Monday, January 22, 2007


I wrote this as a reaction to a conversation I had with someone from the call center industry. Juan Miguel Luz also says something similar in today's Inquirer.

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The irony is that those advocating English as the medium of instruction is schools don’t seem to understand what “medium” means. They are as ignorant of English as the students they want to educate. Both houses of congress as well as the pundits and industry leaders who keep egging them to pass legislation mandating English as the medium of instruction automatically assume that doing so would improve English proficiency.

The fact is that it would do just the opposite and it will take down with it math, science, and other skills as well.

Any educator – quoting studies done by educators and linguists – would tell you that the best way for anyone to learn something is by using the language they are most comfortable with. Heck, common sense would tell you that. Good teachers instinctively know this, lapsing into Tagalog or Taglish when teaching a concept in, say, Geometry that students can’t seem to grasp. Forcing them to use a language that their students are unfamiliar with (or are just beginning to learn) would just make the task more difficult for everyone.

The idea behind the drive to make English the medium of instruction is simple: that it is in our best interest to improve our English speaking skills. With this I agree. I am of the firm belief that the more languages we learn, the better we will be, not just as workers but as people in general. Besides, if this is our ticket out of poverty, then why should anyone oppose the learning of English out of a sense of false nationalism?

But the proponents are approaching it the wrong way. For non English speakers, the best way to learn English is to learn it AS A SECOND LANGUAGE. This means assuming that the students DO NOT KNOW HOW TO SPEAK ENGLISH in the first place.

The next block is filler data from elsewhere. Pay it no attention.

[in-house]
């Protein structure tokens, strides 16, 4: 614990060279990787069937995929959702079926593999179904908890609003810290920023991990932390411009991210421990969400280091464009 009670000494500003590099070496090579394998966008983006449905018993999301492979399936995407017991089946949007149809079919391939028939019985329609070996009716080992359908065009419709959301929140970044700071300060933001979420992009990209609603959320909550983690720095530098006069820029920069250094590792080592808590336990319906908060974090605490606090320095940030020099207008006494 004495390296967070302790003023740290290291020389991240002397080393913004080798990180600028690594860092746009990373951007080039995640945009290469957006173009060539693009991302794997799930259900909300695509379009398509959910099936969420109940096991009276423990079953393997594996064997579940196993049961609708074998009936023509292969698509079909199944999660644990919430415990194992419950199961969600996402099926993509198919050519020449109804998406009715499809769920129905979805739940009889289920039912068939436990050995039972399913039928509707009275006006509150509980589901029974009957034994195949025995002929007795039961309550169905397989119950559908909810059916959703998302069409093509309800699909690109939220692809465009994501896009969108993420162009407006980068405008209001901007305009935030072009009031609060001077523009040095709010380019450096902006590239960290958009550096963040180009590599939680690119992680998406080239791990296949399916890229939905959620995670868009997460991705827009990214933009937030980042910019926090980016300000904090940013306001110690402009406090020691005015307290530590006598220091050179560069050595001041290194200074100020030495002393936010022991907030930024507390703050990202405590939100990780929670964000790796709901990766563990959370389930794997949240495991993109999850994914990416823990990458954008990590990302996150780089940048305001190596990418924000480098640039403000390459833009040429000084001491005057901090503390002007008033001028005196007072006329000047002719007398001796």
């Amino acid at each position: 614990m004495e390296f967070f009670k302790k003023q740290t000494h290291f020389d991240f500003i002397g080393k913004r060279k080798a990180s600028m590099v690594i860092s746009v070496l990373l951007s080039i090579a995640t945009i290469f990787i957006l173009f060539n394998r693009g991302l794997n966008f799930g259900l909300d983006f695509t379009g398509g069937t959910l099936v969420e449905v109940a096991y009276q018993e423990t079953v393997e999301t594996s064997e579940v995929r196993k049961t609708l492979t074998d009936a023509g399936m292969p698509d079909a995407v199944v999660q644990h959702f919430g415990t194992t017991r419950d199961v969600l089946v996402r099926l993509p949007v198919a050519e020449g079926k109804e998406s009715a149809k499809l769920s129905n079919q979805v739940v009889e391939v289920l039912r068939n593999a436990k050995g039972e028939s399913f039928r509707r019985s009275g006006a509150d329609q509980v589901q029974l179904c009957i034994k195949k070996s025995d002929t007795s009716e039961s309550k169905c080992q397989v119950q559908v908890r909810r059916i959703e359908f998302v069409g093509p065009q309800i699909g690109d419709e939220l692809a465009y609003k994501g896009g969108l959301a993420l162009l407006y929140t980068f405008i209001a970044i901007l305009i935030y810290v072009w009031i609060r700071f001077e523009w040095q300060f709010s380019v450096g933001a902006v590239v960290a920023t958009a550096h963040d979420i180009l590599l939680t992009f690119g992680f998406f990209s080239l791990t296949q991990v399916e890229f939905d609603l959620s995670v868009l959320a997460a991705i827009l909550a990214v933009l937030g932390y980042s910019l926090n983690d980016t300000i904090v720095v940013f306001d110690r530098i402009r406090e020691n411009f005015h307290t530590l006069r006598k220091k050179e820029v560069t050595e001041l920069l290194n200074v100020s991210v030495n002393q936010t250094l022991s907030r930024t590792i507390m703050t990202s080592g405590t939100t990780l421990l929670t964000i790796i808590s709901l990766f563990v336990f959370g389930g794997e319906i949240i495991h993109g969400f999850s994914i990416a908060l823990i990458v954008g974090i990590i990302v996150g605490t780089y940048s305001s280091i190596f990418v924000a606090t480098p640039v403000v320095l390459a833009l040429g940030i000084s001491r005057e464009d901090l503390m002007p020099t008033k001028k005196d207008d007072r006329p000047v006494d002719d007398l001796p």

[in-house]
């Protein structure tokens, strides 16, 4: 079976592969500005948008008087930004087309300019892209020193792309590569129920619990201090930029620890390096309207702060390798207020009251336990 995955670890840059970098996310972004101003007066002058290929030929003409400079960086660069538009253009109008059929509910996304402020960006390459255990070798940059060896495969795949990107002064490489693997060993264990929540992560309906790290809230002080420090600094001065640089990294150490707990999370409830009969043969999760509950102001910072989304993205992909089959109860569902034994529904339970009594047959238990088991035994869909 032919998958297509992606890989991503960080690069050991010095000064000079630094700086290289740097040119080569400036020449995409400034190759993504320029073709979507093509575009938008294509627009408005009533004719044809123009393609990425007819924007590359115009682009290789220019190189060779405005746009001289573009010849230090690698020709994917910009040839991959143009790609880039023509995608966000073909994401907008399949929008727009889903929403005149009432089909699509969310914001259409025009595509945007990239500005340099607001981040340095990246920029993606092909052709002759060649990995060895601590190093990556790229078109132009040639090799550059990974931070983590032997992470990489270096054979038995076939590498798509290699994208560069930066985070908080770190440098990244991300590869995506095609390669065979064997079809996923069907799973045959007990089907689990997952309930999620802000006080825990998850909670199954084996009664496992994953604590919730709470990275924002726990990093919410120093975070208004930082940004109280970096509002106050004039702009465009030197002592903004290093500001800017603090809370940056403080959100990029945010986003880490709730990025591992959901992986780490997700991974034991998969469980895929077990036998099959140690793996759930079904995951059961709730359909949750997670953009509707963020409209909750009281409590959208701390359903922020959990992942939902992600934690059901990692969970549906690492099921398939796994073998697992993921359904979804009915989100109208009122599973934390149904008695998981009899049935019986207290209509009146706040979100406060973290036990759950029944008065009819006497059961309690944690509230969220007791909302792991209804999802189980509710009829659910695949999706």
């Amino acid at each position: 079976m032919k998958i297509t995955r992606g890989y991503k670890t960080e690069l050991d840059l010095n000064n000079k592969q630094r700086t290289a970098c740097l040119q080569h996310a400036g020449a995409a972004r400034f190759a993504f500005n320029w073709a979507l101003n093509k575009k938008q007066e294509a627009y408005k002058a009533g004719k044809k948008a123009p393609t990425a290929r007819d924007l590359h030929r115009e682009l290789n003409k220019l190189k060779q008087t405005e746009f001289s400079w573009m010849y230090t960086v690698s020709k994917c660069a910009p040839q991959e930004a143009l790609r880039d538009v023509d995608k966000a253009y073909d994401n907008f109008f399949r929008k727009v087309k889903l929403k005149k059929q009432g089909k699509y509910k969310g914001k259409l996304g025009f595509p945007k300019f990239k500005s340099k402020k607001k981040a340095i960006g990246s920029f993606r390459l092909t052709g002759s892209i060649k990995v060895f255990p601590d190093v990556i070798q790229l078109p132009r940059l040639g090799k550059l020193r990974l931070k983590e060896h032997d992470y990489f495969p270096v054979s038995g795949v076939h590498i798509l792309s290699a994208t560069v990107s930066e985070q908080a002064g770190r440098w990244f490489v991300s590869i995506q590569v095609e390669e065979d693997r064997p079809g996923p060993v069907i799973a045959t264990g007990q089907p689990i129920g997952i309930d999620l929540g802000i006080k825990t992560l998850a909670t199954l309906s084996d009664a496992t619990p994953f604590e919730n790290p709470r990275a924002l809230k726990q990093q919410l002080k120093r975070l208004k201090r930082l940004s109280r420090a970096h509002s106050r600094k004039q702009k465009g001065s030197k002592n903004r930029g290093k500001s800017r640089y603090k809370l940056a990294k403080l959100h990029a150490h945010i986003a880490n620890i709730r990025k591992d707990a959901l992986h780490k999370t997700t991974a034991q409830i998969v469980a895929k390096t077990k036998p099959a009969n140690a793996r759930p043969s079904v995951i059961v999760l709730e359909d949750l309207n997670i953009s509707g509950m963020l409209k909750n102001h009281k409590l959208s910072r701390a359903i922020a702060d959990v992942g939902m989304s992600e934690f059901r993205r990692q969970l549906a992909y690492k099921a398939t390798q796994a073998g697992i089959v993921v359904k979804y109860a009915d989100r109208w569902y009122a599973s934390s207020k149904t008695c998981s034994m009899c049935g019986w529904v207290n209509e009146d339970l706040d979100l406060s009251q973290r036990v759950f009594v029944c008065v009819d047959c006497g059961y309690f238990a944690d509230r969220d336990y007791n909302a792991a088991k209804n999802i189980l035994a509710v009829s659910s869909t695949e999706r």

I had an interesting conversation with the principal of a Chinese school that teaches its students Chinese as a second language. He said that he does not mention this to the parents and grandparents (using instead the term “fresh approach to Chinese-language learning” in the school brochures) since it would cause some sort of uproar. The grandparents would resent it if the school implied their grandkids were like ordinary Pinoys.

However, he continues (and succeeds) with a second-language approach since most of the kids sent to him are 4th and 5th generation Chinoys who grew up speaking Tagalog. Teaching Mandarin the same way it was taught to their grandparents would just confuse the hell out of the children.

Our lawmakers and industry leaders harbor the same mistaken notions as these Chinese grandparents, feeling outraged (or worse not even acknowledging the idea) that students today do not know enough of the language to use it as a tool for learning. They assume that all kids know how to speak English and are just out of practice.

The fact is these kids DO NOT KNOW HOW TO SPEAK ENGLISH in the first place. Teaching them using English without teaching them the English language first would just be STUPID.

How can anyone learn anything when the teacher speaks in a language they can’t understand? If all our professors showed up tomorrow speaking German, we non German speakers would flunk. Sure, after a semester or two listening to them we’d probably be conversant in the language, too, but it would be at the expense of other things we need to learn.

Of course the old fuddy-duddies would claim that they were educated during a time when a “No-Tagalog Policy” was enforced in school, complete with fines. But a quick listen to their spoken English would just prove my point. (“Bye and bye,” anyone?) Except for the young, sosyal congressmen, none of them would pass muster in a call center today. (Not even Mike Defensor, braces notwithstanding.)

To further complicate matters, most teachers – especially in the public schools – do not know how to speak proper English either. Forcing them to teach their classes in English would result in further catastrophe.

By all means, teach students how to speak English but don’t delude yourselves into thinking that having teachers speak English all the time is the best way to do it.

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